Chase Cavanaugh

U.S. Senator Dick Durbin visited SwedishAmerican hospital in Rockford Tuesday to highlight the importance of reducing the cost of prescription drugs.

He discussed three bills that take aim at this problem. The first is known as the Remedy Act, and Durbin says it would limit the abuse of patents to prevent generic drugs from threatening a drug company’s monopoly.


SwedishAmerican Hospital won approval Tuesday from a state agency for a multimillion dollar expansion in Rockford that includes a new women and children’s facility.

The modernization and expansion of the main hospital features a four-story tower that will become the home of its neonatal intensive care unit.  

Dr. Michael Born, president and CEO of SwedishAmerican, said the Illinois Health Facilities and Services Review Board agreed that the plan for the aging hospital facility was needed.

UW Health, University of Wisconsin--Madison

Rockford’s SwedishAmerican Hospital will not be affected by cuts announced by its parent network. 

Madison-based UW Health announced Thursday that it will try to improve its balance sheet by $80 million over the next 18 months through cuts or added revenue. 

SwedishAmerican Health System will invest $36 million to build two new Rockford facilities.

A $24 million clinic will be built near the system's regional cancer center on Bell School Road in northeast Rockford, and an $11.5 million clinic on North Main Street, somewhere north of Auburn Street.

Hospital officials say this provides an opportunity to replace aging facilities while providing greater access to doctors. To that end, several of SwedishAmerican’s 30 clinics will close and relocate to the new facilities. However, officials says this won’t occur immediately.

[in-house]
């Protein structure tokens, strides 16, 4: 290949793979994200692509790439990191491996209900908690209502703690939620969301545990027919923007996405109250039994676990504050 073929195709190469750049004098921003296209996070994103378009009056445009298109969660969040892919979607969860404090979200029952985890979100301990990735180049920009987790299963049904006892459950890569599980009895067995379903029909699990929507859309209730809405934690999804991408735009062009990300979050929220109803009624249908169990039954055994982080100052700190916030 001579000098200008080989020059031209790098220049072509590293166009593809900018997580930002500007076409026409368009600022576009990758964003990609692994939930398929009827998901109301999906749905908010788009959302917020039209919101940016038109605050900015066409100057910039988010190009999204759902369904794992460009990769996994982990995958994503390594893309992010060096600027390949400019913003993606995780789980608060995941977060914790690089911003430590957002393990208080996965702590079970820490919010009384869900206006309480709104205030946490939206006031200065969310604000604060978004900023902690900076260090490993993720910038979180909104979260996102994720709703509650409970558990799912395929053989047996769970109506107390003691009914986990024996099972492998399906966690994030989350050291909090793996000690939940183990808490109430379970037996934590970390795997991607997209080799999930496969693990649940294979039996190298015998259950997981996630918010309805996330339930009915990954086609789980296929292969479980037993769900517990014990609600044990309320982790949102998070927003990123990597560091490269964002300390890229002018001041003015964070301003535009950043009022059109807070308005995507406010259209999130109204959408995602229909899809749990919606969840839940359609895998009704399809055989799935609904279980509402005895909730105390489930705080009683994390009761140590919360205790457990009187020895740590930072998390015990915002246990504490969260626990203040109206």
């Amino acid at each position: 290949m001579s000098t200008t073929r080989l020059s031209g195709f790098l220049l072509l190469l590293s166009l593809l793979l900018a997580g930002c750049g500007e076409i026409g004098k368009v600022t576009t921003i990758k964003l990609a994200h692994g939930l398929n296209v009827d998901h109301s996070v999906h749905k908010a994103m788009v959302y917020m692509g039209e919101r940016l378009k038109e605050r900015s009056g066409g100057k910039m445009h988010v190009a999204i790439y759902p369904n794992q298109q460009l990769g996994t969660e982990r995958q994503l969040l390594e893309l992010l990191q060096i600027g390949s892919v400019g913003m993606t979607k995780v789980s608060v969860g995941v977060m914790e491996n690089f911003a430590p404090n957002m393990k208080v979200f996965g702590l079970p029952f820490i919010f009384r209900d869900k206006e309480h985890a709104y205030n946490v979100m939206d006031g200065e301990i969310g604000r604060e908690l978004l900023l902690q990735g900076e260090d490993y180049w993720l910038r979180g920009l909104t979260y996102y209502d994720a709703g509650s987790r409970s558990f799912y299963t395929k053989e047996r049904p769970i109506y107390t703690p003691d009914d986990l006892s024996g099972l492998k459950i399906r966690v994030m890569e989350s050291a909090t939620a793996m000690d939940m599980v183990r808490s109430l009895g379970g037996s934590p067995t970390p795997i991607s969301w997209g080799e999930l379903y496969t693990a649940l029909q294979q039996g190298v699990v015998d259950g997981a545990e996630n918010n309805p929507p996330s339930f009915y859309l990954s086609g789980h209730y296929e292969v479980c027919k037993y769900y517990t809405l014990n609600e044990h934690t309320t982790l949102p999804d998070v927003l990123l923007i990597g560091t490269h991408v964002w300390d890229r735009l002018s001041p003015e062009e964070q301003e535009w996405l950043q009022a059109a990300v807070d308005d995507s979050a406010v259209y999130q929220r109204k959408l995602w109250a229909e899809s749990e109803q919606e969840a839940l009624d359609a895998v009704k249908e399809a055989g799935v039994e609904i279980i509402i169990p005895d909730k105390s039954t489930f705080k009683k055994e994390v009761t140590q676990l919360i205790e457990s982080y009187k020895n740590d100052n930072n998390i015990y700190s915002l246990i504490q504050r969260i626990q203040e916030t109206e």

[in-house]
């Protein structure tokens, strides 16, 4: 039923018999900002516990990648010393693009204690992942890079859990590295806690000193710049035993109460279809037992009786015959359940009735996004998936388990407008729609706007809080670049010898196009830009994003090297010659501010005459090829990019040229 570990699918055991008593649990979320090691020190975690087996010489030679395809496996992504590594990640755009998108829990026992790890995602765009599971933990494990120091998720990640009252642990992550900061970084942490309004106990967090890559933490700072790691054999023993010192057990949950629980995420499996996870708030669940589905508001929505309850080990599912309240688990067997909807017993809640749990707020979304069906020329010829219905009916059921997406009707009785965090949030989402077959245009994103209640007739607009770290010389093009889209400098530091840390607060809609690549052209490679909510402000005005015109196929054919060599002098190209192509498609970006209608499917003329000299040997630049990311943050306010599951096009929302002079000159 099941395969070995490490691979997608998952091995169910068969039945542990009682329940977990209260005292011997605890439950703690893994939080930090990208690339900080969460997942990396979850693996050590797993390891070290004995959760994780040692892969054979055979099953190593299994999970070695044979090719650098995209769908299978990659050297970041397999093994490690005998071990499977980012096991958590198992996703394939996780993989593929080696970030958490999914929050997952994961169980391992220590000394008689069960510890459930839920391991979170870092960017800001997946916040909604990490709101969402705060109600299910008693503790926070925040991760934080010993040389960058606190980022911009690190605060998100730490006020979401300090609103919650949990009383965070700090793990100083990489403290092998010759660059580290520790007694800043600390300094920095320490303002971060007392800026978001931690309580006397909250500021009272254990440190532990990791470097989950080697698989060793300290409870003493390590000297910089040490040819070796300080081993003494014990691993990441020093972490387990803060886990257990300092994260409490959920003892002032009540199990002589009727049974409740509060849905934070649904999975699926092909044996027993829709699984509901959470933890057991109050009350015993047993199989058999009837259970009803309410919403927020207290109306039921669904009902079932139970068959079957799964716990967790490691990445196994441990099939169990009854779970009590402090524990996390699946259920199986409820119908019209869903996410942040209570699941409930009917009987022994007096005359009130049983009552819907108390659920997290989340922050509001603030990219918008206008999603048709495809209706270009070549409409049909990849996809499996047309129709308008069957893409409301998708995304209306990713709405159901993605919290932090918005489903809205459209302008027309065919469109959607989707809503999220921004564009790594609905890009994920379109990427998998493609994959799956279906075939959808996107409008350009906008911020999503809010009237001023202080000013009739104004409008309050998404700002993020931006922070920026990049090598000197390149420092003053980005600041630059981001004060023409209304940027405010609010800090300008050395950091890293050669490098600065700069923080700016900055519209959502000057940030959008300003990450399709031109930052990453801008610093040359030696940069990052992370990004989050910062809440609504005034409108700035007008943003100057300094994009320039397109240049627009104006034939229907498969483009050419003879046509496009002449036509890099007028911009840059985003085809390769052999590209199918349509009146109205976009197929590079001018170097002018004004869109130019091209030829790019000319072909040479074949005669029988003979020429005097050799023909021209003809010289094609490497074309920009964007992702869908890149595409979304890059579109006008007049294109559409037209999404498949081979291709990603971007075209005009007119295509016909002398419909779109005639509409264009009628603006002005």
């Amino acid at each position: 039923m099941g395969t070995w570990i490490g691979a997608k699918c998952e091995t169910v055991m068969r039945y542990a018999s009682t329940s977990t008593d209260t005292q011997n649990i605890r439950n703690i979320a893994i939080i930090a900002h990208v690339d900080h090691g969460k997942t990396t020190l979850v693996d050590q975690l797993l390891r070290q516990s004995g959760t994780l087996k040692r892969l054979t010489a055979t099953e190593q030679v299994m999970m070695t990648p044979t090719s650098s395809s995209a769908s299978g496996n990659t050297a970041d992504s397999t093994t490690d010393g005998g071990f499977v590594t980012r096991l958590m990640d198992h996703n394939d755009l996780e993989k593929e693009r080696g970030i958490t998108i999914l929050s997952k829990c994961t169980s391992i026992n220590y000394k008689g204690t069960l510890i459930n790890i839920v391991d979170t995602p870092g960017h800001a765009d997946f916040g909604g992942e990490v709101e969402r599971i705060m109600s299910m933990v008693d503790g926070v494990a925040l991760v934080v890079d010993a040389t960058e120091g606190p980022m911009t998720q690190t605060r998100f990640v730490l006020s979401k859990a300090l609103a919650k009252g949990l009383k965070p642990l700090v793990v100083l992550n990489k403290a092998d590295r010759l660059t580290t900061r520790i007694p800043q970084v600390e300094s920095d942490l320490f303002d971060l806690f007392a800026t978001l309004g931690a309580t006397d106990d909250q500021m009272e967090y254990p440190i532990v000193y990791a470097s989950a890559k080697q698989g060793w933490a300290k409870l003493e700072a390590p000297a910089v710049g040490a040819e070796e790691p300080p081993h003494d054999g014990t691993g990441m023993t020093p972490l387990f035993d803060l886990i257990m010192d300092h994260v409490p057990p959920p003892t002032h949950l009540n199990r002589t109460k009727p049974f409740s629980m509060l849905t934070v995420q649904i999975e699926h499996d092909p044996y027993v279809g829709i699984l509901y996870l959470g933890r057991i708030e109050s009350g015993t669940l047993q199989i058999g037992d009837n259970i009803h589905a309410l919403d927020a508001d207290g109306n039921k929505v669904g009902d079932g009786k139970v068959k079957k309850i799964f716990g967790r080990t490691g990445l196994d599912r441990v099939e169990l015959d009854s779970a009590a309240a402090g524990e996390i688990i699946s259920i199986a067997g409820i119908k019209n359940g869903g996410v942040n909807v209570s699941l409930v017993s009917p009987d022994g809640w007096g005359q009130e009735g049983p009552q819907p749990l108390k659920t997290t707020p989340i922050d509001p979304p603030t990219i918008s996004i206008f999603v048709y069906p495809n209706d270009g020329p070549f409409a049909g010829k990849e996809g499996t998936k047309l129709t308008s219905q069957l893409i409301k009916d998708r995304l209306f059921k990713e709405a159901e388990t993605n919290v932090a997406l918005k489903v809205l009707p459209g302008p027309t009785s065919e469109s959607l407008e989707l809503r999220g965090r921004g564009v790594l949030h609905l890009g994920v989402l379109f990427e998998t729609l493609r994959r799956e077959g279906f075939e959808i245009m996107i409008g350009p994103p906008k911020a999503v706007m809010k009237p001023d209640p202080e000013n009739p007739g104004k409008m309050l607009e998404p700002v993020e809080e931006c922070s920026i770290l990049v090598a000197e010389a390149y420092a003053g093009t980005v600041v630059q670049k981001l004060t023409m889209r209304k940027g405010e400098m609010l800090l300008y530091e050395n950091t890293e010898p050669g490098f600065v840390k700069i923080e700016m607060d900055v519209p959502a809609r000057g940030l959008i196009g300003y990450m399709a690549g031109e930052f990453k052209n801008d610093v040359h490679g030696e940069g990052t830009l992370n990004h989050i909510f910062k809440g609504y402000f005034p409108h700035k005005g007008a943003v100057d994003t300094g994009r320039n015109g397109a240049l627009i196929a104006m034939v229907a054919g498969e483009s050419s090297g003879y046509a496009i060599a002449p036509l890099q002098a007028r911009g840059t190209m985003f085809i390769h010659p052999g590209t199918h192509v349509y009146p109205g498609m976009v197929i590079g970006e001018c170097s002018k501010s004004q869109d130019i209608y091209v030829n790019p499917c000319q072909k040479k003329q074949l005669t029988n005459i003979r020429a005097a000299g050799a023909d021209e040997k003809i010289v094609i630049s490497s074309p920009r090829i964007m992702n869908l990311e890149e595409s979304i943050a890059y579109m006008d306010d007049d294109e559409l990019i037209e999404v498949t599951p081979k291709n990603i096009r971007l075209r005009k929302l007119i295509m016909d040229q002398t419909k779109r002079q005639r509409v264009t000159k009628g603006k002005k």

SwedishAmerican Hospital says it’s partnering with Aunt Martha's, a Chicago-based nonprofit, to open a new clinic in Rockford.  

The Rockford Register Star reports the 4,000 square foot clinic will be based in the hospital tower on East State Street.  Aunt Martha’s aims to offer primary care, mental health, and women’s health services.  They hope addressing problems with primary care physicians can lower the amount of patients diverted to the emergency room (SwedishAmerican has around 74,000 emergency room visits each year).  


SwedishAmerican announced a $70,000 donation for Rosecrance's behavioral health program.

Rosecrance recently threatened to close its mental health triage center because of the Illinois' budget impasse. 

Bill Gorski, President and CEO of SwedishAmerican, says the stopgap budget isn't enough to keep those services afloat. 

"We know that the long term sustainable answer though, is going to have to come most likely from the legislature," Gorski said.

Gorski says the Rockford-area health facility is supporting the program because it meets a community need.